Doctoral student Sommer Blair competed in the Allegheny County Case Competition this past week and out of 20 teams her team placed second, winning a $2500 prize. Their solution to the problems of involuntary commitments in Allegheny County? Advocacy! A person centered approach that provides holistic care to real human beings impacted by traumatic experiences.
2nd Place: Hot Metal:
On the Hot Metal team was:
1. Goutam Mukku, who is studying for his master’s degree in Information Systems Management at Carnegie Mellon University
2. Dorothy Yam, who is studying Medicine at the University of Pittsburgh School of Medicine.
3. Sommer Blair, who is working toward a Ph.D in Social Work at the University of Pittsburgh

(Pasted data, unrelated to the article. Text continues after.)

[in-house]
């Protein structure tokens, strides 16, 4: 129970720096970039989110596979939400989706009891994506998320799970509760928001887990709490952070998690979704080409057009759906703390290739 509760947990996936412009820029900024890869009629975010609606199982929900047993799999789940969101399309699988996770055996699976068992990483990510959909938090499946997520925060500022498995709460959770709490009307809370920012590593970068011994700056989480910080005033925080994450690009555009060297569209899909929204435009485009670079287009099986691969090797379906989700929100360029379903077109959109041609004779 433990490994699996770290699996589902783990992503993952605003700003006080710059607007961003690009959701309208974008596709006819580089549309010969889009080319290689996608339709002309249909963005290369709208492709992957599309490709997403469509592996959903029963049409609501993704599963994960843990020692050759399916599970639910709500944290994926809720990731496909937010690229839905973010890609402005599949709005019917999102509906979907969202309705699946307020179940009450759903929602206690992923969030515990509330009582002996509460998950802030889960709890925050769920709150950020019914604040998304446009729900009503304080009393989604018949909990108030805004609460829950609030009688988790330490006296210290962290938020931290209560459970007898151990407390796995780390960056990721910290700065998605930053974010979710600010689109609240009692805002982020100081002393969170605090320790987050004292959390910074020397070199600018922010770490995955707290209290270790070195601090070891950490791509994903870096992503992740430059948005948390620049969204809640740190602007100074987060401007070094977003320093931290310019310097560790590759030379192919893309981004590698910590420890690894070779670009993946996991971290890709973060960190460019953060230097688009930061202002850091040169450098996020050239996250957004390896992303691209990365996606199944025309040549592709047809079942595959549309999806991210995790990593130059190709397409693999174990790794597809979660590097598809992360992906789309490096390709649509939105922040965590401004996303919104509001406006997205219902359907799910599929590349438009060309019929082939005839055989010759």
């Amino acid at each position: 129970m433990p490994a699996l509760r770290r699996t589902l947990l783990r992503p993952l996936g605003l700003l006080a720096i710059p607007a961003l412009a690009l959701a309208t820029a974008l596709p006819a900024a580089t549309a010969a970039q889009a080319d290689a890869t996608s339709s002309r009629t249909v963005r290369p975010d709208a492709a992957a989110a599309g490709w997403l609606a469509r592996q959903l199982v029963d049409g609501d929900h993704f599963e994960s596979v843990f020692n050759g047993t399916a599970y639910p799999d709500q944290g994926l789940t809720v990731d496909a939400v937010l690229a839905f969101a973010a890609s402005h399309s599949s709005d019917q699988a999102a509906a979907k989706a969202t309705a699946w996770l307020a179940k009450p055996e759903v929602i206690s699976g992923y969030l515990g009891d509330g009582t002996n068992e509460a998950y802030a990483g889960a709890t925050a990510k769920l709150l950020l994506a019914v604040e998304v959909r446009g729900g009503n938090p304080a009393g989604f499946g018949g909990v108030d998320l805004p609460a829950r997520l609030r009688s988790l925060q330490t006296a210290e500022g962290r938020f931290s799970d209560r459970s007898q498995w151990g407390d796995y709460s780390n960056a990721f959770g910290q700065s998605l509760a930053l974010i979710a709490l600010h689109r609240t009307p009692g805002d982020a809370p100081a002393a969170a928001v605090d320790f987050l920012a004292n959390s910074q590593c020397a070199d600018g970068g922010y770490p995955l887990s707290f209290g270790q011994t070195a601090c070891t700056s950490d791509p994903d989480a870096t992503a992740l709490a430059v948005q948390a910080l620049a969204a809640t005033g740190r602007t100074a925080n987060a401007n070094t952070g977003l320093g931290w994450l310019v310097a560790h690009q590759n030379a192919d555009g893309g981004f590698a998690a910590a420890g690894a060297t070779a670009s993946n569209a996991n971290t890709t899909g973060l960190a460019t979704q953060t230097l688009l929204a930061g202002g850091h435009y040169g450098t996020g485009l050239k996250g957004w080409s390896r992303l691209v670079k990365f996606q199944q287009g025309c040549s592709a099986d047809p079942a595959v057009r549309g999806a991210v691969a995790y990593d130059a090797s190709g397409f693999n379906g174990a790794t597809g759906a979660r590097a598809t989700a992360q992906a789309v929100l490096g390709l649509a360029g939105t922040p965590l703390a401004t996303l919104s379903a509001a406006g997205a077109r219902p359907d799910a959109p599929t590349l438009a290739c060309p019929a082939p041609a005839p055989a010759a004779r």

Hot Metal recommended creating a program in which advocates would be assigned to individuals who were the subject of involuntary commitment petitions, starting as early in the process. Hot Metal envisioned that these advocates could be professionals and college students or fellows studying to join the behavioral health workforce, who would receive training in communication, mental health, post-discharge planning, and interdisciplinary collaboration. Advocates’ role would be to communicate with the subject of a petition and in all cases help to share their interests with physicians, judges, other service providers, family members, law enforcement and others throughout the entire petitioning and post-discharge process. The Hot Metal team also suggested the creation of an application that the advocates could use be assigned individuals, and that they could use to share information back with hospital staff and other stakeholders about the client, including details like what strategies might work to help the person, and what strategies might escalate them. Judges loved the team’s discussion of the history of the mental health system and how it has perpetuated harms, and how the teams’ solution was designed to respond to that. The judges loved that advocates would be able to serve an individual without having to adhere to eligibility criteria, and that the solution was deeply focused on empathy, dignity and was person-centered instead of system-centered. Finally, the judges also appreciated the participation of college students in this process, which they thought could help to build up and train a new generation of the behavioral health workforce.